Yamashita et al. 2012). Dash et al. (2009) reported the plausible 2001). These earthquake events were the main objectives behind

causes of failure of CPRFs during the 2001 Bhuj Earthquake. The the analysis of the existing CPRF of Messeturm Tower in the pres-

studies analyzing the response of CPRFs subjected to lateral load ent study. The main purpose of conducting a ﬁnite-element simula-

and real earthquake acceleration–time history are very few and tion of the centrifuge model and a case study was to gain a broader

await further investigation. understanding of the behavior of CPRFs under earthquake loads,

In the present study, a generalized CPRF system derived from which, to date, is not very well understood. The CPRF responses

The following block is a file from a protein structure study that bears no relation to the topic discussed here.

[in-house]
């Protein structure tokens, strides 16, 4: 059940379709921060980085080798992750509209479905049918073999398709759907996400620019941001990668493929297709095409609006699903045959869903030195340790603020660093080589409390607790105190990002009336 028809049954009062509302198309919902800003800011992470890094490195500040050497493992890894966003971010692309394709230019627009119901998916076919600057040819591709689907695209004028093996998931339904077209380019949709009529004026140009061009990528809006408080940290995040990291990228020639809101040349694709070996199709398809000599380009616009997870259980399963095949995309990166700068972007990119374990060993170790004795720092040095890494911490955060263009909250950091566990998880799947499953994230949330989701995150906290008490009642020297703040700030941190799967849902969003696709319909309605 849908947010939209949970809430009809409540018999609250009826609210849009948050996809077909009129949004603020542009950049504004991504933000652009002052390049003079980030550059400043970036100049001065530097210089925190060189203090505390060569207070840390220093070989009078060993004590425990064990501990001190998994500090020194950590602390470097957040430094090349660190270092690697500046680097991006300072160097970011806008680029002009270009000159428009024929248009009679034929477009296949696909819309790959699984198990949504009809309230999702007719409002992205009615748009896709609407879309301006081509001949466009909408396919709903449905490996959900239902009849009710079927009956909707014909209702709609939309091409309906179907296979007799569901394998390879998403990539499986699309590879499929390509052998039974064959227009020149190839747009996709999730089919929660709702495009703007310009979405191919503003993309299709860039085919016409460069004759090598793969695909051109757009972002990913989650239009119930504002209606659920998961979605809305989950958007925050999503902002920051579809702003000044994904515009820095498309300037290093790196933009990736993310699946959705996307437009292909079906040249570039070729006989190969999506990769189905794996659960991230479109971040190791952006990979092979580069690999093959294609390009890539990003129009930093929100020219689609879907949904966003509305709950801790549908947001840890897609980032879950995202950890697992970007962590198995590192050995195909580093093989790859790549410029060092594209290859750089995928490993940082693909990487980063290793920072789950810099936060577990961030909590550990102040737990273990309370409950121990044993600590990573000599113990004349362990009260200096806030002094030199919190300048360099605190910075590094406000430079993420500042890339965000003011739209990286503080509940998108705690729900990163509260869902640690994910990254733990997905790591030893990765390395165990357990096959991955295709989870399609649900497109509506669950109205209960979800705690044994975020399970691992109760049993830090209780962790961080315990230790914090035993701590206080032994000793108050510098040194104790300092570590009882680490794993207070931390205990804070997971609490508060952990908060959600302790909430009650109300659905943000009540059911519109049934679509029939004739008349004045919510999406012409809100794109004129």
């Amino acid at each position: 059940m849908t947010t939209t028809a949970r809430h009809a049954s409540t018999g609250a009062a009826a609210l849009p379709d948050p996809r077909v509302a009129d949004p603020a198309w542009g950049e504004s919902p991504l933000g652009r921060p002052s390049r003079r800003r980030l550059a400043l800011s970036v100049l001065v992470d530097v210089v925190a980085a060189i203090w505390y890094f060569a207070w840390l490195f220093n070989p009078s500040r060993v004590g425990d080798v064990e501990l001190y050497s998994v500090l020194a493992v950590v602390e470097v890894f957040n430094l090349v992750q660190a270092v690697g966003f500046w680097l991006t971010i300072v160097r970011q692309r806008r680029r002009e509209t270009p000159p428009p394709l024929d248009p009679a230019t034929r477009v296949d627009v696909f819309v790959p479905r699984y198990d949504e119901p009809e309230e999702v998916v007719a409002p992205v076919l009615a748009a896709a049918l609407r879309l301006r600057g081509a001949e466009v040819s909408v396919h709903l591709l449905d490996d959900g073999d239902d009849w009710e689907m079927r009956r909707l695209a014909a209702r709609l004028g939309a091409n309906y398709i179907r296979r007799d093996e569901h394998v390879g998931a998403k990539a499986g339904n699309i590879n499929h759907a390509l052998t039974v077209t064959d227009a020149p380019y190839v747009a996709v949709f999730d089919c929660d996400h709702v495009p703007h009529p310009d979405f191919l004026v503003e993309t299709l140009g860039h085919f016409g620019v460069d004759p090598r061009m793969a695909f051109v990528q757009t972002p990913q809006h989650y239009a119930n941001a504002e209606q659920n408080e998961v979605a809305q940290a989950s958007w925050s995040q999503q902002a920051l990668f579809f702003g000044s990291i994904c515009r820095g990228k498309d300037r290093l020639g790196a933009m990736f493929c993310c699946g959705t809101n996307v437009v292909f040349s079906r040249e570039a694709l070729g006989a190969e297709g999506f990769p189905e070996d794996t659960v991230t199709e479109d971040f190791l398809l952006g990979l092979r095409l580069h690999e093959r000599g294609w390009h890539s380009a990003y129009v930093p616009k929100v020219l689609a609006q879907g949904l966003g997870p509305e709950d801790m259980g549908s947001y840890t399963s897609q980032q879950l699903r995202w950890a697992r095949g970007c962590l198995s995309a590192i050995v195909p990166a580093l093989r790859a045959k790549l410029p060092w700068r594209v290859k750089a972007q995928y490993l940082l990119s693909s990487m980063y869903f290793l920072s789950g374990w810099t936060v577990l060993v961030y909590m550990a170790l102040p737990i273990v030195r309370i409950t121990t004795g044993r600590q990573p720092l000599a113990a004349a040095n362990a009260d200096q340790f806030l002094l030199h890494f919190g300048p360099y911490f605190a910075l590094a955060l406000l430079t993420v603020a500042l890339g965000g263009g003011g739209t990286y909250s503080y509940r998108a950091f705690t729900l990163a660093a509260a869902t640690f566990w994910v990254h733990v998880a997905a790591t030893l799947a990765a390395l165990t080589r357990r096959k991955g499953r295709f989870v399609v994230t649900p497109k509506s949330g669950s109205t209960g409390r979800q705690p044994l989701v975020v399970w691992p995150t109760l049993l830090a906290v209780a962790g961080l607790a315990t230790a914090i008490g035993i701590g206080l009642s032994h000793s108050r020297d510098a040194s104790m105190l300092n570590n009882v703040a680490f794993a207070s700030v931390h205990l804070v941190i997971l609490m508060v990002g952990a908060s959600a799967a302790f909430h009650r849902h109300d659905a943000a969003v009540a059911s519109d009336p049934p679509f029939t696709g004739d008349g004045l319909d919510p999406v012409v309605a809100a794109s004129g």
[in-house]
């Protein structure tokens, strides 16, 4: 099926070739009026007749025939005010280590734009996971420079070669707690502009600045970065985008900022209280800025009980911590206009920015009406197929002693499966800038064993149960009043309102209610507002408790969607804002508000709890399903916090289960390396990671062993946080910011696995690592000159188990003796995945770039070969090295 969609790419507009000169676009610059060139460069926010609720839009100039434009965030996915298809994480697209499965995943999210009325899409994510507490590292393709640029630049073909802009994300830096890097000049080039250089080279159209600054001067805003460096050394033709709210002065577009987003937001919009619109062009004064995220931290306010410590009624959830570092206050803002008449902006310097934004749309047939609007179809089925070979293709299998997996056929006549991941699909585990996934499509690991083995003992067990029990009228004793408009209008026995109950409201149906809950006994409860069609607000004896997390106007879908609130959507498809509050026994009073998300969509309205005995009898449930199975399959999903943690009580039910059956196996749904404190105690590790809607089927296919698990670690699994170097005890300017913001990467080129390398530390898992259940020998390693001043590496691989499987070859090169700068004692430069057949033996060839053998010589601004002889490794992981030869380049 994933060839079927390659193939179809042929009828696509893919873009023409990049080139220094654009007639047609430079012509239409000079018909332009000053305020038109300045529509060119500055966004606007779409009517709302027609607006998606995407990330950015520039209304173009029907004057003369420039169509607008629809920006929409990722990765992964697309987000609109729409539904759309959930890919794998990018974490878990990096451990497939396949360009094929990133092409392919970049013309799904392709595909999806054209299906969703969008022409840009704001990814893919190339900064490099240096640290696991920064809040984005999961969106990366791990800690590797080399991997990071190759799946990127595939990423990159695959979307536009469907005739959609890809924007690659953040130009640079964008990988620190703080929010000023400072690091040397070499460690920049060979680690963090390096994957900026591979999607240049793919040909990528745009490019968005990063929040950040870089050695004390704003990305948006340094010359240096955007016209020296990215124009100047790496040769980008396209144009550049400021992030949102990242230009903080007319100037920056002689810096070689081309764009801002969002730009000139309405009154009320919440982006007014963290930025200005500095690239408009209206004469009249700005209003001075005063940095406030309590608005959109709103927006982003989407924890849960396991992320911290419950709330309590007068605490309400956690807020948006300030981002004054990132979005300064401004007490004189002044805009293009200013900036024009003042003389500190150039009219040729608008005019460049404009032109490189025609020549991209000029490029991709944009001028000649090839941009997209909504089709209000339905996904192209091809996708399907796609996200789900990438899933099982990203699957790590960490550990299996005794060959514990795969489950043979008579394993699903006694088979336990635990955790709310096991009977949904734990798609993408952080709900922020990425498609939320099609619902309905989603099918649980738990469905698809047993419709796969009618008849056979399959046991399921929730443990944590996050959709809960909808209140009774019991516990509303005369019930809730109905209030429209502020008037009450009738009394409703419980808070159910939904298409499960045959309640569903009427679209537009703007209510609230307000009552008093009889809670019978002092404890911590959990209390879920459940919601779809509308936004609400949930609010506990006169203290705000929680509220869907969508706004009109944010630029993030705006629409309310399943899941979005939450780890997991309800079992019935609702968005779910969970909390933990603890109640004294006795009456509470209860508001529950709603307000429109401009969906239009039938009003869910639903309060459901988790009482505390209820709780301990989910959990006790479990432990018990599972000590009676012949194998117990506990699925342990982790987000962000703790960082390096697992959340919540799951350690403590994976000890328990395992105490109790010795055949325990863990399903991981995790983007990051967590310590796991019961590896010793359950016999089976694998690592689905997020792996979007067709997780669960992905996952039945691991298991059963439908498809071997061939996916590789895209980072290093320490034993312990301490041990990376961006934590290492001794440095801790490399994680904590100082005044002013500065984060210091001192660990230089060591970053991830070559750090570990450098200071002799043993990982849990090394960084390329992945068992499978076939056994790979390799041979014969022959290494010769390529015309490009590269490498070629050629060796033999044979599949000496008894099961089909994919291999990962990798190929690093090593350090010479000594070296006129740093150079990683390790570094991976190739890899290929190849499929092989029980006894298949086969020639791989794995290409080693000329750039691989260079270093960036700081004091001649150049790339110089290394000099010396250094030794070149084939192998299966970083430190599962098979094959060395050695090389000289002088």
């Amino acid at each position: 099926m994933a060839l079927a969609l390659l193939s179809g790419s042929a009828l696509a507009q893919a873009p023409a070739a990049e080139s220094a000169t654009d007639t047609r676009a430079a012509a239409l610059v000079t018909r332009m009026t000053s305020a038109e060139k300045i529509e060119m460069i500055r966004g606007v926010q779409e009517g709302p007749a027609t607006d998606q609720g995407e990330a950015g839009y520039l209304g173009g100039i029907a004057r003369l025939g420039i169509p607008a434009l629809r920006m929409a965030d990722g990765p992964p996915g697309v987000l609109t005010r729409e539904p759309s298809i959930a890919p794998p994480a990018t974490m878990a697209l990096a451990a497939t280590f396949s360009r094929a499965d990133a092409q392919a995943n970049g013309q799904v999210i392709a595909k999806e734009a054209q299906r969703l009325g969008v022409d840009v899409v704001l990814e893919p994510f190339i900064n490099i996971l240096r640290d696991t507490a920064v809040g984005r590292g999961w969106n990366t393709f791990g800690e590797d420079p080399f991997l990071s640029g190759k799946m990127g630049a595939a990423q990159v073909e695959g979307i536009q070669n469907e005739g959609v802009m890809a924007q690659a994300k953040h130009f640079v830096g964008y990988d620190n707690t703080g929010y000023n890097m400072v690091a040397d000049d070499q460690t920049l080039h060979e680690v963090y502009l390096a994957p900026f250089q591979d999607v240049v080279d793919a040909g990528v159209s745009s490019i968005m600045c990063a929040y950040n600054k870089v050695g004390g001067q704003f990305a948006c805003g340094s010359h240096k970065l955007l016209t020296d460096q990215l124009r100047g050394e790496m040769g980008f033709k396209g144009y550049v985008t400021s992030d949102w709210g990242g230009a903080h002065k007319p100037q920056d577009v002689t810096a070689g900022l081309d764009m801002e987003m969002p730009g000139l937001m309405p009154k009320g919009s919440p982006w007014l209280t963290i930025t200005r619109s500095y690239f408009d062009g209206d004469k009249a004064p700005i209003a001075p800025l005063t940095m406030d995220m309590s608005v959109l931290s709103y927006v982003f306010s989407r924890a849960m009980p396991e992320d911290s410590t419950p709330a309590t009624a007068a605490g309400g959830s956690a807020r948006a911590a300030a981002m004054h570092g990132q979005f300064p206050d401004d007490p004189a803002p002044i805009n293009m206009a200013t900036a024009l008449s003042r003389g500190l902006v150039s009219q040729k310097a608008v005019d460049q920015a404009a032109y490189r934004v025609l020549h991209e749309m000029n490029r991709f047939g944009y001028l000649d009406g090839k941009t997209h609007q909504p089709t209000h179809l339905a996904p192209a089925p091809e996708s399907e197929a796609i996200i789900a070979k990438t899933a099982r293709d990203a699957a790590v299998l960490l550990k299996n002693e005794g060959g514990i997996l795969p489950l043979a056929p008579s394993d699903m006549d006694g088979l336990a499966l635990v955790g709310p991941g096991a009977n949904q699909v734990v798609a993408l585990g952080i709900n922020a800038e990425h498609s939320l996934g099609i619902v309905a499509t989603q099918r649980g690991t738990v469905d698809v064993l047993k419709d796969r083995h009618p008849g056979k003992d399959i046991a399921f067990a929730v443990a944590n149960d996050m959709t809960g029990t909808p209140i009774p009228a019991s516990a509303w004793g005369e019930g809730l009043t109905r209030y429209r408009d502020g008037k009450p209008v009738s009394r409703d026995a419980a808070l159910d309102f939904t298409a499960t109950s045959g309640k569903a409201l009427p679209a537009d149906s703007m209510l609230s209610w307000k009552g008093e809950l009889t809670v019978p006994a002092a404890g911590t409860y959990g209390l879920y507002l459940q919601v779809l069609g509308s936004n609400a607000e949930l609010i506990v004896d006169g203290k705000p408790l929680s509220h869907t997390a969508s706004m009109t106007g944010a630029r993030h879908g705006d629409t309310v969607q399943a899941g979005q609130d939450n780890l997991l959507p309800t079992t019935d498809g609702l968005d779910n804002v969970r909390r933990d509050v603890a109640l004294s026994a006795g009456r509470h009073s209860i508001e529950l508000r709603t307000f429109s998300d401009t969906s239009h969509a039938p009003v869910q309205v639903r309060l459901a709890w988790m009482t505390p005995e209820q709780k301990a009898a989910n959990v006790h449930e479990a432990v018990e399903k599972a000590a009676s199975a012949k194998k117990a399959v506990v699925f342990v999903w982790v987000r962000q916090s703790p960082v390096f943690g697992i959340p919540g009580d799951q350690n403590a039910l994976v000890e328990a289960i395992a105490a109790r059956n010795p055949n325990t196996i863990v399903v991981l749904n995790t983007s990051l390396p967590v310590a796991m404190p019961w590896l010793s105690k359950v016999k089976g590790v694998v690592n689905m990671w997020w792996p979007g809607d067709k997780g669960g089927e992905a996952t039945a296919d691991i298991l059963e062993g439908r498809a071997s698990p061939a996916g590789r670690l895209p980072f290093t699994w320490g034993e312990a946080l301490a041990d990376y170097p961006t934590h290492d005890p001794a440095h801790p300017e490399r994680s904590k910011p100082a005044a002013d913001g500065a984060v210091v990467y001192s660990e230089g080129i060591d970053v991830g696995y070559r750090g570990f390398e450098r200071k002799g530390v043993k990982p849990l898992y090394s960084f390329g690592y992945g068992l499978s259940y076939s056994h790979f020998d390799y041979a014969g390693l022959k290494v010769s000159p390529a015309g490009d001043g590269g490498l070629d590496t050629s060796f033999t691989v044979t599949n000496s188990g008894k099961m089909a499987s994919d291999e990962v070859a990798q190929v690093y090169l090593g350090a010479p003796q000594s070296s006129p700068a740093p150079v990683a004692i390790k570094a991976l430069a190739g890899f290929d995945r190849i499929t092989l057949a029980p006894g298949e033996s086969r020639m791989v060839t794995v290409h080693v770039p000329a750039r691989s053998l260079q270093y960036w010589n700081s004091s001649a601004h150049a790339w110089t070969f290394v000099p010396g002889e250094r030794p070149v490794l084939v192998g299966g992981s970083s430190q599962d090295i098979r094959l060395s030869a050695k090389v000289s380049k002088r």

numerical studies performed by Eslami et al. (2011) and experimen- obtained through this study may be useful in the actual design of

tal studies performed by Horikoshi et al. (2003a,b) was modeled such foundation systems encompassing the inﬂuence of earthquake

with the ﬁnite-element-based geotechnical software PLAXIS 3D

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(version 5.10) and analyzed under static, pseudostatic, and

dynamic loading conditions. Further, the CPRF of the existing

Messeturm Tower of Frankfurt am Main, Germany, was modeled. Numerical Modeling of the CPRF

After successful validation of the present model with available

ﬁeld-measured results, the same model was analyzed under differ-

Numerical Modeling of Soil, Pile, and Raft components

ent pseudostatic loading conditions. Although Germany is not

among the most earthquake-hazard-prone regions of the world, it Fig. 1 provides a schematic representation of the CPRF showing the